United Launch Alliance rolled an Atlas 5 rocket to its launch pad Friday at Cape Canaveral in preparation for liftoff before dawn Sunday on a mission to carry two U.S. Space Force technology demonstration satellites into orbit.
The 196-foot-tall (59.7-meter) rocket emerged from ULA’s Vertical Integration Facility shortly before 12 p.m. EST (1700 GMT) Friday. The Atlas 5 rode its mobile launch platform along rail tracks for the 1,800-foot journey from the VIF to launch pad 41.
ULA confirmed the rocket reached the pad early Friday afternoon, then teams started preps to load the Atlas 5’s bronze-colored first stage with RP-1, a highly-refined, rocket-grade kerosene that will feed the Russian-made RD-180 main engine.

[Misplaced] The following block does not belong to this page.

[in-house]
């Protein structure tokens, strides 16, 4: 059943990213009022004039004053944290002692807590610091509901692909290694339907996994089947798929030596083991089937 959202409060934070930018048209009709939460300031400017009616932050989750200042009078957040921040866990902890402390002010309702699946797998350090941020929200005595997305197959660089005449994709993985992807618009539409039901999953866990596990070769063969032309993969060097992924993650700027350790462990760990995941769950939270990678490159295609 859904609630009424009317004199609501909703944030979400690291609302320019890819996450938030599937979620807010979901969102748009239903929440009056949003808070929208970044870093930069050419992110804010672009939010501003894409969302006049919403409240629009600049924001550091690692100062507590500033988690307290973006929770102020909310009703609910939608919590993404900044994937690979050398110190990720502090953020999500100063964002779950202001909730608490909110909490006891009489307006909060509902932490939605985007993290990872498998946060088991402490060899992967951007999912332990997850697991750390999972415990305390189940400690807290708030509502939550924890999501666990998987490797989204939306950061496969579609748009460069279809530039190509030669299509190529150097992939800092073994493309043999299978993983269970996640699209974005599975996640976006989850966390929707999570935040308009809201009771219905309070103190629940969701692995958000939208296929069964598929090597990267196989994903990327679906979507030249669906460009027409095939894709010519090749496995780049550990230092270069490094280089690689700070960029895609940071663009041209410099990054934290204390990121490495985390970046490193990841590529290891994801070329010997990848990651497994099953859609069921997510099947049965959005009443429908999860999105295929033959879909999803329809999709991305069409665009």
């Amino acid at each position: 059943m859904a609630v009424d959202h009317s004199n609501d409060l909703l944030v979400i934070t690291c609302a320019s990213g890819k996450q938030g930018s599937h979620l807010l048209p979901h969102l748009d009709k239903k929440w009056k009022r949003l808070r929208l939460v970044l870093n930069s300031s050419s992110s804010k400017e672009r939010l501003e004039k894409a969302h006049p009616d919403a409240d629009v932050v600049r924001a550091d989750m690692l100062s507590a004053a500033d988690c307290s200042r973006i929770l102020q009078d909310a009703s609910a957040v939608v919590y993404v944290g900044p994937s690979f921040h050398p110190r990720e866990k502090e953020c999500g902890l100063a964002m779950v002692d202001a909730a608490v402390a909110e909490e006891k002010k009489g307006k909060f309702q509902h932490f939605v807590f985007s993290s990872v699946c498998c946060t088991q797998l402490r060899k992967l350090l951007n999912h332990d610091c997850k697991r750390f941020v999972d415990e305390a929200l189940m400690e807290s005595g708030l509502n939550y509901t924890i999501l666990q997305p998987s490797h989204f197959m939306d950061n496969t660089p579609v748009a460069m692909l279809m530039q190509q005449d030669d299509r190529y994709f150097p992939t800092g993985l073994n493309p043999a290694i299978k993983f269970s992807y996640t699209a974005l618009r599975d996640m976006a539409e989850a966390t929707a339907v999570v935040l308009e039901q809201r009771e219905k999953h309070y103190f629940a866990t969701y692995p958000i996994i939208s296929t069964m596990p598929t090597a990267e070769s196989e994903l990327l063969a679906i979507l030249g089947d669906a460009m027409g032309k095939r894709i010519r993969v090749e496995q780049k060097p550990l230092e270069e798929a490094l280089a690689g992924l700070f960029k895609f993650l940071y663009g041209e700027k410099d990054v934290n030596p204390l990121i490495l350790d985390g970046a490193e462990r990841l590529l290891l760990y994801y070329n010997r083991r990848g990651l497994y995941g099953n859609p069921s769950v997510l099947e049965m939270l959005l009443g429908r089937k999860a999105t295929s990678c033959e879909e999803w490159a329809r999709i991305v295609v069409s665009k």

The Atlas 5 is set to launch the STP-3 mission for the military’s Space Test Program. Two technology demonstration satellites are mounted inside the Atlas 5’s 17.7-foot (5.4-meter) diameter nose cone, hosting payloads from NASA, the National Nuclear Security Administration, and the Space Force.
The Atlas 5 will release the two satellites directly into geosynchronous orbit more than 22,000 miles (nearly 36,000 kilometers) over the equator.
The launch will mark the 90th flight of an Atlas 5 rocket. The rocket — designated with tail number AV-093 — will fly in its “551” configuration with a 5-meter-diameter payload shroud, five solid rocket boosters, and a single-engine Centaur upper stage. This is the most powerful version of the Atlas 5 family, with 11 missions of the Atlas 5-551 rocket configuration to date.
The two-hour launch window opens at 4:04 a.m. EST (0904 GMT) Sunday.
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